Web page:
Imposter syndrome is real. Work hard and know your stuff. And if you need a pep talk, read the last chapter in Mindy Kaling’s book “Why Not Me?” Or just search for “Mindy Kaling's Guide to Killer Confidence” – it’s posted online at Glamour.com (source: http://www.glamour.com/entertainment/2015/08/mindy-kaling-guide-to-killer-confidence)
Read Kat King’s story on imposter syndrome and saying yes even before you think you are ready (source: https://hackbrightacademy.com/blog/impostor-syndrome-saying-yes/)
Photo credit: Rachel Thomas, Hackbright instructor took a picture of Hackbright alumna Heather Bryant giving a talk at San Francisco Python Meetup on December 2, 2015 (source: https://twitter.com/math_rachel/status/672260524902506497)
HOW TO ASK FOR
WHAT YOU WANT & NEED
VP PARTNERSHIPS & MENTORSHIP
DISCLAIMER: MY STARTING POINTS
• As an entrepreneur who had to make her own networks,
my views are colored by the lens of entrepreneurship.
• Say yes and figure it out later (e.g. mentoring, tech talks).
• It’s not inherent smartness, it’s how long you’re in the game,
how you communicate, and how coachable you are.
Started Women 2.0 with co-founders in 2006.
(pic: 2007, Women 2.0 Conference @ CNET)
Started Bay Area Girl Geek Dinners
(pic: 2008, Bay Area Girl Geek Dinner @ Google)
Started at Hackbright Academy in 2012.
(pic: 2014, Zoe Kay working at New Relic)
• The job search requires entrepreneurial thinking.
• 99% of creativity is perspiration (trial-and-error).
• You are more creative than you think! (source: @EntryLevelRebel)
Great News—Science Says You Have
Way More Potential Than You Even Realize
Similarities b/w entrepreneurship and a job search:
• Requires a strong BELIEF that
YOU will succeed.
• Optimism required.
• Because if not you, who?
• Similar to being an entrepreneur,
you are your biggest advocate.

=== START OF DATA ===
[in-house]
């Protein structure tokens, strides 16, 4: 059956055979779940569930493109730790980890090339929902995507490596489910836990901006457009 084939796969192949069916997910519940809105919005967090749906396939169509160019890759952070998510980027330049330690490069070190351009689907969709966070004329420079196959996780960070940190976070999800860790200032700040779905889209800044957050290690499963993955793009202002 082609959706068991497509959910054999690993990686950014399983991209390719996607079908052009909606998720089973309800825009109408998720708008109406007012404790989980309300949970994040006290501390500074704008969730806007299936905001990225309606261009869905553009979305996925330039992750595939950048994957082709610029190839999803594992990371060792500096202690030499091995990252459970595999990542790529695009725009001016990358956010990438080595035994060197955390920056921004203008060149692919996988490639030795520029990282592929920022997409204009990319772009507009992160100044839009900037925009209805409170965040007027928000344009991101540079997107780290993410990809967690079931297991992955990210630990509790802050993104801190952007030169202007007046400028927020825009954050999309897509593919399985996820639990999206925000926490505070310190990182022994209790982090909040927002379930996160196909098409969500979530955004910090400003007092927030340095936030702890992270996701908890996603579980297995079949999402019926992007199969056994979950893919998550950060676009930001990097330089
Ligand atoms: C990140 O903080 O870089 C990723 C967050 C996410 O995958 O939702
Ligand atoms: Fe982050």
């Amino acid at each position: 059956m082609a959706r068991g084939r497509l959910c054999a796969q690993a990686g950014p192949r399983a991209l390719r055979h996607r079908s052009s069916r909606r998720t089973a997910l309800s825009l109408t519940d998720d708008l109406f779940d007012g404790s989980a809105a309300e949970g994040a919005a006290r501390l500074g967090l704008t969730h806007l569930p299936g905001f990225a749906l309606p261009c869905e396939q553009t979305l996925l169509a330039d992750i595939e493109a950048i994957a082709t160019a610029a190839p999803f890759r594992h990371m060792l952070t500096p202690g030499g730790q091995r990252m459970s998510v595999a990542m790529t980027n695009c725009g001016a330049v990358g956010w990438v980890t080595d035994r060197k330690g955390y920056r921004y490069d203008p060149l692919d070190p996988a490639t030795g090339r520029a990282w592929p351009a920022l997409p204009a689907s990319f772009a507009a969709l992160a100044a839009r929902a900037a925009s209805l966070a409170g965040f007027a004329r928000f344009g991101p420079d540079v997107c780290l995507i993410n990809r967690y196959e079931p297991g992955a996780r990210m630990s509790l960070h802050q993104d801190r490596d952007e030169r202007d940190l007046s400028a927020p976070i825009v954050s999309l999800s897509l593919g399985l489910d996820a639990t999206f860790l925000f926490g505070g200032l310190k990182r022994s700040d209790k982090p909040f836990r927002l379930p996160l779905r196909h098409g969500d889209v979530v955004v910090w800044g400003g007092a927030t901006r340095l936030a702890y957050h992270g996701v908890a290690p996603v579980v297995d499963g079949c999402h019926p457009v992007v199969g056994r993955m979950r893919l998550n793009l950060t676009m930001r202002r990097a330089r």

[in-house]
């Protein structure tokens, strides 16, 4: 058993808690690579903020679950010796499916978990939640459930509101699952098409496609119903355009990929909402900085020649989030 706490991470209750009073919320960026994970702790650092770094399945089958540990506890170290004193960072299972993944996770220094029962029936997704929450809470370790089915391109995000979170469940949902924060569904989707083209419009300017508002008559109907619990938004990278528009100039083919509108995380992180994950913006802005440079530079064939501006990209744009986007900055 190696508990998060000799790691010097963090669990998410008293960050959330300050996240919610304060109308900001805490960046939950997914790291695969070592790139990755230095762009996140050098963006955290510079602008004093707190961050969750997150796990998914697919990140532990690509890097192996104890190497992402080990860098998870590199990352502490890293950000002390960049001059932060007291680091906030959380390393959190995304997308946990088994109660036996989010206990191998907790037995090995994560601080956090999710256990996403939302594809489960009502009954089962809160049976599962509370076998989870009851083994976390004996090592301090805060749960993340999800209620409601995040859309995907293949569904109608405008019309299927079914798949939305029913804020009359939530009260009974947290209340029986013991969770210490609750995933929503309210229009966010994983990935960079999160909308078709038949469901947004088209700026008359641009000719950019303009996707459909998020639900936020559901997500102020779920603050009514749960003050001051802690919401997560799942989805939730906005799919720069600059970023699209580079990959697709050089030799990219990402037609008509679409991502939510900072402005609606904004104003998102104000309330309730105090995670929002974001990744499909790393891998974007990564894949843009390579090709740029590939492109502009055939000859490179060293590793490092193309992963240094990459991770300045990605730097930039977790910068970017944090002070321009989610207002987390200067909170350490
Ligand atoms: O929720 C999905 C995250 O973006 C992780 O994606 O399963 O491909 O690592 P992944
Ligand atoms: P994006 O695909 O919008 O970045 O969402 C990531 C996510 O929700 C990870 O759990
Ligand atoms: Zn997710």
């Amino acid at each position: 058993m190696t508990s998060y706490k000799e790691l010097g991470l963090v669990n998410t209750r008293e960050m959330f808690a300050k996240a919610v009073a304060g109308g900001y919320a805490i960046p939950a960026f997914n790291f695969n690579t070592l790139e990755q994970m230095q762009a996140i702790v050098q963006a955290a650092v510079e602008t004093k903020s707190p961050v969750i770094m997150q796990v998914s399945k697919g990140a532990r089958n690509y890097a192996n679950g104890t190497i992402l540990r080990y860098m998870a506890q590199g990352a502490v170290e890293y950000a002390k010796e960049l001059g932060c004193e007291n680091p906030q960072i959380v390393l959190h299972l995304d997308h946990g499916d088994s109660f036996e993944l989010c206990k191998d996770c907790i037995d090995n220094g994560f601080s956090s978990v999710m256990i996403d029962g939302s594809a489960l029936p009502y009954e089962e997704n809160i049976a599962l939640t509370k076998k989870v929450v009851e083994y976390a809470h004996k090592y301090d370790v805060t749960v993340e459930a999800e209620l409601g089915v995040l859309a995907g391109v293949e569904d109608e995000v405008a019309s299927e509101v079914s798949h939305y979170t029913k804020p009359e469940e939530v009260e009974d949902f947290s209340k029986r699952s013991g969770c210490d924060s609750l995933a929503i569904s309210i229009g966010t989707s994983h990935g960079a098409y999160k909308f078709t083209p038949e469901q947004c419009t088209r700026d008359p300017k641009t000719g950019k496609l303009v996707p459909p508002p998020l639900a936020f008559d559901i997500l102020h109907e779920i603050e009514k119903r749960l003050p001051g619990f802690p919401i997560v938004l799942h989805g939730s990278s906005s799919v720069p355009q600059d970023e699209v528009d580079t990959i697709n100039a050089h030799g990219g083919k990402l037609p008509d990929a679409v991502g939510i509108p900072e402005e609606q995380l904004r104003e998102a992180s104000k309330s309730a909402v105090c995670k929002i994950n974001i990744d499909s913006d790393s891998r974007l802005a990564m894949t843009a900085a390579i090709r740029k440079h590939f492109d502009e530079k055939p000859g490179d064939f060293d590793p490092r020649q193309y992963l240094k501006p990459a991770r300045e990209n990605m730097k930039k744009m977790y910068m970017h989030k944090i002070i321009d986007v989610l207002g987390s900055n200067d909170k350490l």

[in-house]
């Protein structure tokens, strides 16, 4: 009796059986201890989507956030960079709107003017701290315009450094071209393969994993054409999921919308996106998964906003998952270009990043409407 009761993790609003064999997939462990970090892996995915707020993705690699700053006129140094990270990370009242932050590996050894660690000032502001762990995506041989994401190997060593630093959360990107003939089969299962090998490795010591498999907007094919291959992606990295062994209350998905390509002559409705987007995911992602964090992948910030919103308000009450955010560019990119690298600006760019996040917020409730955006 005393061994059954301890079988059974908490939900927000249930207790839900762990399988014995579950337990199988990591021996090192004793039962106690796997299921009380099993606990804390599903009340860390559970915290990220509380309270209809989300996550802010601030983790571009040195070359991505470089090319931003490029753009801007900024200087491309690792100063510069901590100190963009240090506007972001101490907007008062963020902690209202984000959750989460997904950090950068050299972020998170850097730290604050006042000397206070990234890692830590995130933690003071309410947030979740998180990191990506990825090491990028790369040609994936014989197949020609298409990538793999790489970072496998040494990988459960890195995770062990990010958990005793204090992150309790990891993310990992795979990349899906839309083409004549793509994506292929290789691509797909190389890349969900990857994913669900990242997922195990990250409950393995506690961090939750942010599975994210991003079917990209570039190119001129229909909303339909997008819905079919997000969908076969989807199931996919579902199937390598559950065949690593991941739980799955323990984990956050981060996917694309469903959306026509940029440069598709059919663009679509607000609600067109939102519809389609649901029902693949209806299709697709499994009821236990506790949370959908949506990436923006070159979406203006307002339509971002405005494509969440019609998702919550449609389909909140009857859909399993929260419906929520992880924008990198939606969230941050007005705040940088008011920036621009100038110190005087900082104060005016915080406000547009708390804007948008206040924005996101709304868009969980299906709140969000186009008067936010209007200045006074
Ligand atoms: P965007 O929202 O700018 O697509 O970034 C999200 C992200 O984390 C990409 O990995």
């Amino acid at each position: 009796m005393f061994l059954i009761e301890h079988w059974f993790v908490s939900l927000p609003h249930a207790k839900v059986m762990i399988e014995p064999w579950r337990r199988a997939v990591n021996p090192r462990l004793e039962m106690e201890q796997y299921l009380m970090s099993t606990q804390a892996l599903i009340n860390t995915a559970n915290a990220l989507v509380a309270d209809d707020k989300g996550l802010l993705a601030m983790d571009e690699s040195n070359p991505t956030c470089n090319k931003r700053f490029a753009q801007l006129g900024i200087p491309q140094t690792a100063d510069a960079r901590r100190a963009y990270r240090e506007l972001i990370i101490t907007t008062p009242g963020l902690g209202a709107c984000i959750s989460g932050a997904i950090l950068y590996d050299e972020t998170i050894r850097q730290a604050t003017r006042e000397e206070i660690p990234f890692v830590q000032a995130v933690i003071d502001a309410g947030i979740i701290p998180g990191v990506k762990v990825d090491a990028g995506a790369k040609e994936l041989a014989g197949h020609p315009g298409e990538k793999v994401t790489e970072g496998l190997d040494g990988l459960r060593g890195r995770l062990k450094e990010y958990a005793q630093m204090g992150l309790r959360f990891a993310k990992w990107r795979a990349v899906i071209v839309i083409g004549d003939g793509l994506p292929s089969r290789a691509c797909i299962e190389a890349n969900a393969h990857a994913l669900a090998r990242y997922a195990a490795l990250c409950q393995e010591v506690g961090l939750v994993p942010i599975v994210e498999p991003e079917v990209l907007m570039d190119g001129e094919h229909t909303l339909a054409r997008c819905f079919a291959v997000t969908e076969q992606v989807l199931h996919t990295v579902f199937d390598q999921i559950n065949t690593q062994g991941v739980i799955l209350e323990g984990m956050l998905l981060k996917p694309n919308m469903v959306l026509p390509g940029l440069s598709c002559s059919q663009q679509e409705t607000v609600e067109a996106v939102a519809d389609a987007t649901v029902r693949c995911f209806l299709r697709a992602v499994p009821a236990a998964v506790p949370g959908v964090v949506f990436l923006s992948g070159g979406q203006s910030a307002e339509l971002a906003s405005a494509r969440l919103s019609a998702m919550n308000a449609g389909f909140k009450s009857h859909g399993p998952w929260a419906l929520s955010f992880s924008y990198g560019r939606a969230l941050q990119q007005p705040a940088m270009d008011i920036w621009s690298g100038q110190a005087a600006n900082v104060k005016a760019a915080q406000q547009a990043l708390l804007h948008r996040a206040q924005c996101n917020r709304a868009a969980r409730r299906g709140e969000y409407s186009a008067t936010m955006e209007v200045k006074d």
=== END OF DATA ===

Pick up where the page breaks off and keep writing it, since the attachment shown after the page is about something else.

• Requires a GROWTH MINDSET.
• Rejection and setbacks are
inevitable. Iterate and learn.
You are more persuasive than you think, and you have to believe
you will succeed. Optimism required. You need a Growth mindset.
Rejection and setbacks are inevitable.
WHAT CAN WE SAY TO OURSELVES TO
REFRAME THE SITUATION?
I’m not good at this. What am I missing?
I’m awesome at this. I’m on the right track.
I give up. I’ll use some of the strategies we’ve learned.
This is too hard. This may take some time and effort.
I can’t make this any better. I can always improve, so I’ll keep on trying.
I just can’t do maths. I’m going to train my brain in maths.
I made a mistake. Mistakes help me learn better.
She’s so smart. I’ll never be that smart. I’m going to figure out how she does it so
I can try it.
Plan A didn’t work. Good thing the alphabet has 25 more letters.
It’s good enough. Is this really my best work?
Instead of: Try:
Everything is exercise & practice – we’ll get it in time!
LIKE DUCKS IN A POND…
Everyone, from the people who do have
advanced degrees in engineering, to the new
junior engineers, feel absolutely lost for
the first year on the job.
LIKE DUCKS IN A POND…
Imposter syndrome is real. Work hard and know
your stuff. And if you need a pep talk, read the
last chapter in Mindy Kaling’s book
“Why Not Me?”
Or just search for “Mindy Kaling's Guide to Killer
Confidence” – it’s posted online at Glamour.com
THE ART OF ASKING FOR
WHAT YOU WANT
If you try to take a brute force approach,
you run the risk of burning out.
What you instead want is to develop a feedback mechanism
where you learn from each conversation and refine your pitch.
You will get better, it takes practice!
Poornima Vijayashanker, founder of Femgineer and Mint.com’s
first female engineer frequently speaks on this and how to
become a public speaker.
TELL YOUR STORY
Your pitch or “story” will develop the more times you say it. Check
out Kat King’s blog post on “Imposter syndrome and saying yes”
WE ARE IN IT TO
WIN IT TOGETHER
Everything looks greener on